A Note on the Process

“I’ve known Matt for 30 years. The company he founded, Dzieci, is spiritual, inspiring and riotously funny
all at the same time…some of the most vulnerable, talented and skilled performers I have ever met.
They will touch your heart and soul.”

Louise Jensen

In Dzieci, we believe the creative act must, primarily, have a transformative effect on the artist himself. We make no pretensions of altruism. If others are involved in our efforts – as students, audiences, patients, (or even fellow company members) – it is because a relationship with them is a natural extension for us to make in the context of our own development. Ultimately, the only gauge each of us has for measuring the effects of our work is our own individual evolution, as artists and as human beings.

What we have found helpful, and in fact a necessity, for our growth, is to follow a process of inquiry. The teachers who have had the most profound influence on Dzieci have also been explorers, venturing forth into the great unknown. They embraced questions. They tackled mysteries: “Who am I? Why am I here? What do I serve?” Their work was to work on themselves. A work of personal transformation.

Theatre serves us as a vehicle for this transformation, but theatre is not our aim. Our aim is simply to work on ourselves. Such a process is fraught with pitfalls for any single individual. With Dzieci it has only been possible through the cumulative efforts of each member of our community. This collective endeavor does not preclude conflict and struggle – vital work is hard work – but we have found a few guidelines to help keep us in balance.

If there is a way to do something more humanely, more organically, or more adventurously, we make every effort to do so. We utilize oral transmission for learning music and text. We begin and end performances, workshops, hospital visits, and rehearsals in silence. We return to silence often. We do not seek applause. We share meals. We join in work and prayer with sacred communities. We lead non-verbally through action and gesture. We commit to not knowing. We destroy what we create. We wear funny teeth.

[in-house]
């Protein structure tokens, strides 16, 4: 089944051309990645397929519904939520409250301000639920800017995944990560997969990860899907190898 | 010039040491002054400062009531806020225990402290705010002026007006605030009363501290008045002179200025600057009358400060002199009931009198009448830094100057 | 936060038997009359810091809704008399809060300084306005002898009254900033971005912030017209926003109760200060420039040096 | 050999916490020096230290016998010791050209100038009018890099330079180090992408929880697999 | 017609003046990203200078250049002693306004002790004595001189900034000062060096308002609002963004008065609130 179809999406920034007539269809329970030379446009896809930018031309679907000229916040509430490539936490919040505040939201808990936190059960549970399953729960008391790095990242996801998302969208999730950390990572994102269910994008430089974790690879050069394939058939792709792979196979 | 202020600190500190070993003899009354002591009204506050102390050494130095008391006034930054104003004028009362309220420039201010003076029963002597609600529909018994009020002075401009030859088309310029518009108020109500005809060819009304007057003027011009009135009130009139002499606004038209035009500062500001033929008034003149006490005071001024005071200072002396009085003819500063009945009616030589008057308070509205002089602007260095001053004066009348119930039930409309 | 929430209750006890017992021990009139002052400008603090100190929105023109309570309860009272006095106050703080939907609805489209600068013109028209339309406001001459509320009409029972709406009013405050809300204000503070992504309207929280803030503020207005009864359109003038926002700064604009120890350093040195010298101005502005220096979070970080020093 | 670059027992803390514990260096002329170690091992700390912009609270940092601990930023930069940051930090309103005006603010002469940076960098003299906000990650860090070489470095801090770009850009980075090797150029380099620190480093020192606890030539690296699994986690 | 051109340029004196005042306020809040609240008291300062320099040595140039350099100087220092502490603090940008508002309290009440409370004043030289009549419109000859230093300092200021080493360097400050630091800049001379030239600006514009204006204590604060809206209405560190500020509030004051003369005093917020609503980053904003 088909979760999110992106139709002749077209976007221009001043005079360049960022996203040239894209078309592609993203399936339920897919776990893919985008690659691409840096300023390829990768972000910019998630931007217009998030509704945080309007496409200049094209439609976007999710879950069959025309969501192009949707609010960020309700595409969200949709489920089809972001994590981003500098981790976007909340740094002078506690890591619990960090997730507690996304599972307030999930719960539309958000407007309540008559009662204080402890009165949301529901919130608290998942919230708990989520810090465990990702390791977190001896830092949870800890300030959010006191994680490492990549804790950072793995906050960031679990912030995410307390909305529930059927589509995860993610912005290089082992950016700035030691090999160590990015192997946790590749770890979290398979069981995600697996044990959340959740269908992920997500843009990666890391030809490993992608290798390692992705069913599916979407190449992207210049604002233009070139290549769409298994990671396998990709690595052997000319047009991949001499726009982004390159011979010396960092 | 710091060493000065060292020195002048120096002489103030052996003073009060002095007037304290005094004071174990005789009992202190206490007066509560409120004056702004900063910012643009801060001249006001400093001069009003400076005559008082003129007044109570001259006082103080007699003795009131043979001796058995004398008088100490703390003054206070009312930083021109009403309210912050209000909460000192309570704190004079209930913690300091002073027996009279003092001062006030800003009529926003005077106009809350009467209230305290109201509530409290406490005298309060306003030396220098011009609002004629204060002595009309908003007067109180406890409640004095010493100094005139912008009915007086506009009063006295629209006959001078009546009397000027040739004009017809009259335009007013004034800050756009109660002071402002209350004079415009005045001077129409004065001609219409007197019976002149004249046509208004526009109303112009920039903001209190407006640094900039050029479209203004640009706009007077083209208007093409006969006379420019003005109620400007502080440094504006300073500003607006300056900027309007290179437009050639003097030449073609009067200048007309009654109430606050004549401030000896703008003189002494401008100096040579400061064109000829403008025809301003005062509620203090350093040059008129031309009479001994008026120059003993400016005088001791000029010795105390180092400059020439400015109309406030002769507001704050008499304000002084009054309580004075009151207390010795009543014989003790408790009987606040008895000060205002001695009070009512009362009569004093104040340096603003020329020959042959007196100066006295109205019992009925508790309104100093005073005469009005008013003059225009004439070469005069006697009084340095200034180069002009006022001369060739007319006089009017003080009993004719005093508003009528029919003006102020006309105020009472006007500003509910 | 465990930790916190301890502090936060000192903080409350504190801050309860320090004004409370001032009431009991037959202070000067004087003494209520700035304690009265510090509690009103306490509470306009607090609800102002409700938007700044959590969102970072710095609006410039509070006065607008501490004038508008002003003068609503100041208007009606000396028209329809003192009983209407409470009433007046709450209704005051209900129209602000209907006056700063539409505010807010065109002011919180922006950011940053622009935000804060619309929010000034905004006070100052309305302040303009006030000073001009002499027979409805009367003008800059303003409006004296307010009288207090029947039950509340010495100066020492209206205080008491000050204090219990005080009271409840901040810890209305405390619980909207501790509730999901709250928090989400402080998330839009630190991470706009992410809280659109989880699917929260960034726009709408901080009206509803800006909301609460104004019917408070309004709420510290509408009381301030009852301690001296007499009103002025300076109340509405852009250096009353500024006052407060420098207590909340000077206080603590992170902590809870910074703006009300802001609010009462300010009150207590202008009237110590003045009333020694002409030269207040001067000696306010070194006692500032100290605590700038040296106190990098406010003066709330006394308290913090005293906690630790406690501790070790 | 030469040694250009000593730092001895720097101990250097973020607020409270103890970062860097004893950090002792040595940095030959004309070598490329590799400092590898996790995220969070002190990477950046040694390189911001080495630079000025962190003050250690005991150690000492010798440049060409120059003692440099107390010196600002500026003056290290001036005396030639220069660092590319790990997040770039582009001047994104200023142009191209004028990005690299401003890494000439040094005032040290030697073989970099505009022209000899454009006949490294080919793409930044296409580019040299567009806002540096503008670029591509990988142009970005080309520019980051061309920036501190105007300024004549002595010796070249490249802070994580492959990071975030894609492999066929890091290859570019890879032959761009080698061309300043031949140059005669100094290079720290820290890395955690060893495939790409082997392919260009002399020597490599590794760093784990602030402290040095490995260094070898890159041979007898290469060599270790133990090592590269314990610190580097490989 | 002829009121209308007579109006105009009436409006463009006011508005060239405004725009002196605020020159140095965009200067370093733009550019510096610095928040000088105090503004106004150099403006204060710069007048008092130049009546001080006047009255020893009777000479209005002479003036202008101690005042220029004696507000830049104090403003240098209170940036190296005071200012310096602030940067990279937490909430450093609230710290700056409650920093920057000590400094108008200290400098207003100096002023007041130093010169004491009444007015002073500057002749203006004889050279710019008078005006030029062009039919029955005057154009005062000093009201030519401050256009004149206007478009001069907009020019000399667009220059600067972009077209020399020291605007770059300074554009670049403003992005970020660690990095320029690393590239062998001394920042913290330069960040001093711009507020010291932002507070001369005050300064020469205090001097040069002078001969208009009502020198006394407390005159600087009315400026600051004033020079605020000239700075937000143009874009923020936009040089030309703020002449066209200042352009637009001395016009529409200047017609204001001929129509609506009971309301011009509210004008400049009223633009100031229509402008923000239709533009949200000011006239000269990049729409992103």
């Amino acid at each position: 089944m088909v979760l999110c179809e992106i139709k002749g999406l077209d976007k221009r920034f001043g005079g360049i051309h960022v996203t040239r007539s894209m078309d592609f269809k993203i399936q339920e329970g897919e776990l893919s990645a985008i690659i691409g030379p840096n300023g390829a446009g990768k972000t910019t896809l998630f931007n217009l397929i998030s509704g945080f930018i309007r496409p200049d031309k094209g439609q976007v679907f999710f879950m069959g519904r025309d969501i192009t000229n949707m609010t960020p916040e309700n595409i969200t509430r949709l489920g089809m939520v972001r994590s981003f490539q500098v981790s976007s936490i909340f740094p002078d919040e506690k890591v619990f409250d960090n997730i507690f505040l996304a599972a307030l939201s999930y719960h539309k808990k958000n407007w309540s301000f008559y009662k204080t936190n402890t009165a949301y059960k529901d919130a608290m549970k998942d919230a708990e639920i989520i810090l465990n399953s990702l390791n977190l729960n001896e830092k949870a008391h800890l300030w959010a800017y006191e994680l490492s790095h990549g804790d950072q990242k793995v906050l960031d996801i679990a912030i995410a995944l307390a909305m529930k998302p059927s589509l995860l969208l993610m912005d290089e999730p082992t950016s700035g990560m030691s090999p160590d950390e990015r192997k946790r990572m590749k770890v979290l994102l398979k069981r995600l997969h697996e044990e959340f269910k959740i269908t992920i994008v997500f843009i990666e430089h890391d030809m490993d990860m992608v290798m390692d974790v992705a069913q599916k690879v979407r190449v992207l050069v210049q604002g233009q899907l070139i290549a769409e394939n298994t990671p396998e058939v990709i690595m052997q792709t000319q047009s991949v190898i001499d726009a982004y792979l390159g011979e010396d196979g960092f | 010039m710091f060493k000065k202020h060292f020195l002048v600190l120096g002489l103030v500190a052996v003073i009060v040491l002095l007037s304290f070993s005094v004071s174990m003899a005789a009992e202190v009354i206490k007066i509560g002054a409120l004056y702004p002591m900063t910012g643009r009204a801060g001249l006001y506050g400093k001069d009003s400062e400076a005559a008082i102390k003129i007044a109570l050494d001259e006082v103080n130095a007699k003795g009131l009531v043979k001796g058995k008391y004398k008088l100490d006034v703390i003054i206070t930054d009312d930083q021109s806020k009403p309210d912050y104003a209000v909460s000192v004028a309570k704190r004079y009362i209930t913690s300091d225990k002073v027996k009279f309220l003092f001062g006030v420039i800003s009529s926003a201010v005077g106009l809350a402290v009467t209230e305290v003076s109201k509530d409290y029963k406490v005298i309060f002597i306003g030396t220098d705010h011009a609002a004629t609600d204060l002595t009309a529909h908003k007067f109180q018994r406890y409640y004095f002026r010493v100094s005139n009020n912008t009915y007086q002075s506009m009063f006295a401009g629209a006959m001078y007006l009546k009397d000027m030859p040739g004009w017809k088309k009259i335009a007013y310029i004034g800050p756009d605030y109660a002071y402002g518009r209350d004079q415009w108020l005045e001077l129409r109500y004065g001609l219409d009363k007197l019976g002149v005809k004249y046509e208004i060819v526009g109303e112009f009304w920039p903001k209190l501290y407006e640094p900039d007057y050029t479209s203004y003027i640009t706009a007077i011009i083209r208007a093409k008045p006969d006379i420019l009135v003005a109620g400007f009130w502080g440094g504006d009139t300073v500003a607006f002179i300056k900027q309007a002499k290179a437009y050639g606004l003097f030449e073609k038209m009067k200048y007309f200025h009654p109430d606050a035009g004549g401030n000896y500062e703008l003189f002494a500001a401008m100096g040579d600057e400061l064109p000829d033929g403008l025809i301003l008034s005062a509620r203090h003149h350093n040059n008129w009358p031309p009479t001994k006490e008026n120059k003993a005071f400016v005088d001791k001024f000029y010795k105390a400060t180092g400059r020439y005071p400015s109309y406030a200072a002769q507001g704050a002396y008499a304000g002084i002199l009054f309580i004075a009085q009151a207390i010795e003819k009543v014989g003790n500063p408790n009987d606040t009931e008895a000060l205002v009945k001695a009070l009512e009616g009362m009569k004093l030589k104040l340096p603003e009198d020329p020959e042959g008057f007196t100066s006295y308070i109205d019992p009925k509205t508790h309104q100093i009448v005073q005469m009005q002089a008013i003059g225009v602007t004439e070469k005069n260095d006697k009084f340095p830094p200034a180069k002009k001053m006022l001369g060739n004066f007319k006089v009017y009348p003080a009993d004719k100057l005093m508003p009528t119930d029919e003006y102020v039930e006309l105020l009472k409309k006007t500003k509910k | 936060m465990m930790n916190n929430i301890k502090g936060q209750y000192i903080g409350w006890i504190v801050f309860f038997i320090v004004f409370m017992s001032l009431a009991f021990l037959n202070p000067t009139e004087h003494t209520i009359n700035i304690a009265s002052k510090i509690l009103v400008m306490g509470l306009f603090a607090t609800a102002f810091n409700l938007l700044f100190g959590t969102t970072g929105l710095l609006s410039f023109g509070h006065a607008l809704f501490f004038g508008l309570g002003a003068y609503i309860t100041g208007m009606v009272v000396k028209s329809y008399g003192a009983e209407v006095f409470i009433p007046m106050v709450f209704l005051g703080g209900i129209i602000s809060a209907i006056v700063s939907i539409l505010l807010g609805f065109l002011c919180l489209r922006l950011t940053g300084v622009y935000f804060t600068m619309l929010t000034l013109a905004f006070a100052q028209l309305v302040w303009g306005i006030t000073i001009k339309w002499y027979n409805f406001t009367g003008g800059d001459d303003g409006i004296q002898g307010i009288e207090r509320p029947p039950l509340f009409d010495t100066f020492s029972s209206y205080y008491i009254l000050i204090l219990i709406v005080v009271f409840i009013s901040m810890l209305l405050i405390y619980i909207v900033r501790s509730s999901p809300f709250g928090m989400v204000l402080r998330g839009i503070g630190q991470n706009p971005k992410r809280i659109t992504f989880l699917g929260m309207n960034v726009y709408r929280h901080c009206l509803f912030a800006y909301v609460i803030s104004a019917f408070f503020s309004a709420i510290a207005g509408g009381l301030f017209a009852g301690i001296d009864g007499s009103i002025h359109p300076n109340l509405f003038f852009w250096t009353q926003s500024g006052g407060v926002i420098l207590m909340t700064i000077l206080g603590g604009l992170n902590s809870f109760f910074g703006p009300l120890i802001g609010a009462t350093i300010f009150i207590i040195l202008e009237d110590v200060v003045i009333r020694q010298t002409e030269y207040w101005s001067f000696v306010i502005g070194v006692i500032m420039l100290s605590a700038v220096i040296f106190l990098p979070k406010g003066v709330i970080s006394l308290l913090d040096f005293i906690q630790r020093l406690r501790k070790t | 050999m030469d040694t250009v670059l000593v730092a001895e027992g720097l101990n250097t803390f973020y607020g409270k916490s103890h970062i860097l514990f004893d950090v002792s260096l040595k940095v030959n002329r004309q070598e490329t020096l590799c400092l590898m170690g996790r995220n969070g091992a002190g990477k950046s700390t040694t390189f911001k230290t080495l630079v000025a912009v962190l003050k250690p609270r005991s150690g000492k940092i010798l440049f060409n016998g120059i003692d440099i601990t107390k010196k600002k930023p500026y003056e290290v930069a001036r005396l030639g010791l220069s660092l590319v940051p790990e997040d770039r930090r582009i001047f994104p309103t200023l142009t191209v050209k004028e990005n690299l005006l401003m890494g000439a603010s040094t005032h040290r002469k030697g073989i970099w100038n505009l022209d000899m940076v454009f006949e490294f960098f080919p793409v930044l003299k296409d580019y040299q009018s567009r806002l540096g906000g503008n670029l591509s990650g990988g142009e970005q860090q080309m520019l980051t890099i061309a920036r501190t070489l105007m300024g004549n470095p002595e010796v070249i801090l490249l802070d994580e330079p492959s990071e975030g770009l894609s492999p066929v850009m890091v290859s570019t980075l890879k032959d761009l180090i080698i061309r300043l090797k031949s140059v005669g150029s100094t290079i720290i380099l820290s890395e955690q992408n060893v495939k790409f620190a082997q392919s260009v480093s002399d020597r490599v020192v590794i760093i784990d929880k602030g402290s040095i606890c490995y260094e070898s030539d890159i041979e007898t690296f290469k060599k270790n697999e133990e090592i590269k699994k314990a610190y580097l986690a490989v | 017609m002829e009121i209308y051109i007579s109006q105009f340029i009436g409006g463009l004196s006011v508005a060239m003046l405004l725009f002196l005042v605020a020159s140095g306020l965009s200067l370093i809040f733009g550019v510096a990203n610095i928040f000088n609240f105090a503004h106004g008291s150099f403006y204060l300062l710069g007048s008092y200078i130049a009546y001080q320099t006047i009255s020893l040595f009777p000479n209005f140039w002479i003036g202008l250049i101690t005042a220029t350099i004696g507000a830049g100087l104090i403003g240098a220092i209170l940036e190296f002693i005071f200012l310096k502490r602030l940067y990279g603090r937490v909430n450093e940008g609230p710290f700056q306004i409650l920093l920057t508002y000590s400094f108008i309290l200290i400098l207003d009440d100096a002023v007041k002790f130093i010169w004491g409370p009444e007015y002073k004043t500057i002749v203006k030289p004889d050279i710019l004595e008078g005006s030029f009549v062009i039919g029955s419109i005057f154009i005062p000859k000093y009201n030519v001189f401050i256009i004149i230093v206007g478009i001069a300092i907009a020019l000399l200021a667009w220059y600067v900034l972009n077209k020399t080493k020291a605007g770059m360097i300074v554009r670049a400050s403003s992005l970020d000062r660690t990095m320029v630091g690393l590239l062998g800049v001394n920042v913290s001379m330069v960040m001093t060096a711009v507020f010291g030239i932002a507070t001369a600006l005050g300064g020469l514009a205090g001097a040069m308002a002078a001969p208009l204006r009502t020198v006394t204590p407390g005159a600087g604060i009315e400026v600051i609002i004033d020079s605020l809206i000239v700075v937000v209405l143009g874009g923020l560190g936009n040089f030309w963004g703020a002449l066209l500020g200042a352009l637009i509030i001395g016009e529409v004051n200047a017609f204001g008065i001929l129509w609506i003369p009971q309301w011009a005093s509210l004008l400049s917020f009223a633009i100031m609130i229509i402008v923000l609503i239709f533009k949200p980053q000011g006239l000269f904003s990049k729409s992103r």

For Dzieci, performance ultimately becomes an act of purification. We establish seemingly insurmountable obstacles, and we traverse them. We work on strengthening our attention. We expose our fears. The hymns and chants we sing in our shows are also an integral part of our service work. As we sing at the bedsides of people who may be in pain or dying, the songs become “coated” by the experience, and our relationship to them is forever altered.

Through creative therapeutic encounters, we learn how to relate to others in a more human way. We see a deep contact is possible if we can be more essential, so we strive to strip away layers of personality and habit. Individually, this leaves us vulnerable, so we begin to value, even more, the strength we feel as a group. This strength demands to be tested, so we take our work out to the public. We are all at risk before an audience, where a complex bond can be made that, if we follow our aim, leads us even further towards self-discovery.

Dzieci came into being a dozen years ago, fueled by the energy of a small group of unique individuals, drawn together to pursue an organic process toward creativity and personal growth. We have made a commitment to each other, and to this vocation, which unfolds endless mysteries. We can tell we are headed on the right path when our work brings us closer to an appreciation of life in all its forms. When this happens, we feel accountable for the work we do. It becomes more than us and we feel responsible to it. When we feel responsible, we sense how much we’ve yet to learn. And we burn to continue.

Matt Mitler

April 2010

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